Van Diemen’s Land is a traditional Irish song about three poachers who are sentenced to 14 years penal servitude in the British colony of Van Diemen’s Land, now known as Tasmania – an island off the coast of Australia.
The song is also known The Gallant Poachers. It tells the story of the three young men who went out poaching one night and were caught by the landlord’s gamekeepers. The song tells of how they were “trepanned”.
The word trepan refers to a surgical operation involving boring into the skull. How that applies to the capture of the poachers is uncertain, but it could simply be a slang way of saying they were clubbed over the head as they were caught.
Ireland was part of the British Empire during the 19th century. At that time the British had developed a new way of dealing with people who broke the law.
Instead of hanging them or sending them to jail, it started sentencing them to years of hard labour developing Britain’s new colonies in Australia.
At that time there were about 200 crimes for which a person could be hanged. This caused some unease in the minds of more Liberal British thinkers, who were concerned that many offenders had done no more than steal a loaf of bread.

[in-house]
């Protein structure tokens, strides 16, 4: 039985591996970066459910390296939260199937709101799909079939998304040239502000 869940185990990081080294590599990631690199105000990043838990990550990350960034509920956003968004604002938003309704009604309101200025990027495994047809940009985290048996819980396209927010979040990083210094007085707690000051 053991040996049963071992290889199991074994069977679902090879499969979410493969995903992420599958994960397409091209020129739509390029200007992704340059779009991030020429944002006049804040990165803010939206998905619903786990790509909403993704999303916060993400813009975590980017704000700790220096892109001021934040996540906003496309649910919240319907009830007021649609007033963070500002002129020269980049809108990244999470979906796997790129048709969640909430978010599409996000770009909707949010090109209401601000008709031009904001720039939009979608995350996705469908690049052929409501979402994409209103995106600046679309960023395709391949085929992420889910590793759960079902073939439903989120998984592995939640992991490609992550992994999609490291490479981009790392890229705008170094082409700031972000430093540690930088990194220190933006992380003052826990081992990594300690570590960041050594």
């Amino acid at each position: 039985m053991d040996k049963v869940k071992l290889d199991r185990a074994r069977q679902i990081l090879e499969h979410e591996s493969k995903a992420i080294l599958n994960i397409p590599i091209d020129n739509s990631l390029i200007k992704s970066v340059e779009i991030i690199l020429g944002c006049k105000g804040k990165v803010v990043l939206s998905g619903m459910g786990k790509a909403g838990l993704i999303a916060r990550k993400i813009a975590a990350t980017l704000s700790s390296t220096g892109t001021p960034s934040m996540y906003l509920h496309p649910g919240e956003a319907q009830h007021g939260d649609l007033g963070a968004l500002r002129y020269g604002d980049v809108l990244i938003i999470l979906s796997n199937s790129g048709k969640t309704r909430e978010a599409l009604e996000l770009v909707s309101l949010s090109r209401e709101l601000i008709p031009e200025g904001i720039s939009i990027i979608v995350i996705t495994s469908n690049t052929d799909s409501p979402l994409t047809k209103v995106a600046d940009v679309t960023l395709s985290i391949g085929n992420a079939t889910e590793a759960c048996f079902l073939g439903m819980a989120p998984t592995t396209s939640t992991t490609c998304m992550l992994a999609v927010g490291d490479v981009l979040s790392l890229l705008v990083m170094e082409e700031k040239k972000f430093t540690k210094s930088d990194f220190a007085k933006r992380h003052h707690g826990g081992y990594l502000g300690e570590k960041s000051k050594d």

Transportation came to be seen as a more humane way of dealing with these “criminals” at the same time as getting an endless supply of free labour.
Conditions in the convict colonies, however, were far from humane. The treatment was harsh and the work was exhausting. Many convicts died long before they completed their sentences. About 75,000 convicts were transported to Van Diemen’s Land in the first half of the 19th century.
The song Van Diemen’s Land describes how the convicted poachers are sold off to farmers as soon as they arrive on the island to serve their sentences. They were then “yoked to the plough…to plough Van Diemen’s Land”.
That was their life for the next 14 years. The song goes on to describe the harsh conditions. The only escape is to dream of their lives back in Ireland, the loved ones they knew and the places where they used to live.
The song is written as a warning to all young men who think they can hunt for food on the land of the rich and powerful. It ends by saying that young men would give up poaching immediately if they realised how terrible life was in Van Diemen’s Land.
Van Diemen’s Land was first published as a broadsheet ballad in the 1830s. There are versions of the song in Ireland, England, Scotland, Australia, and even North America.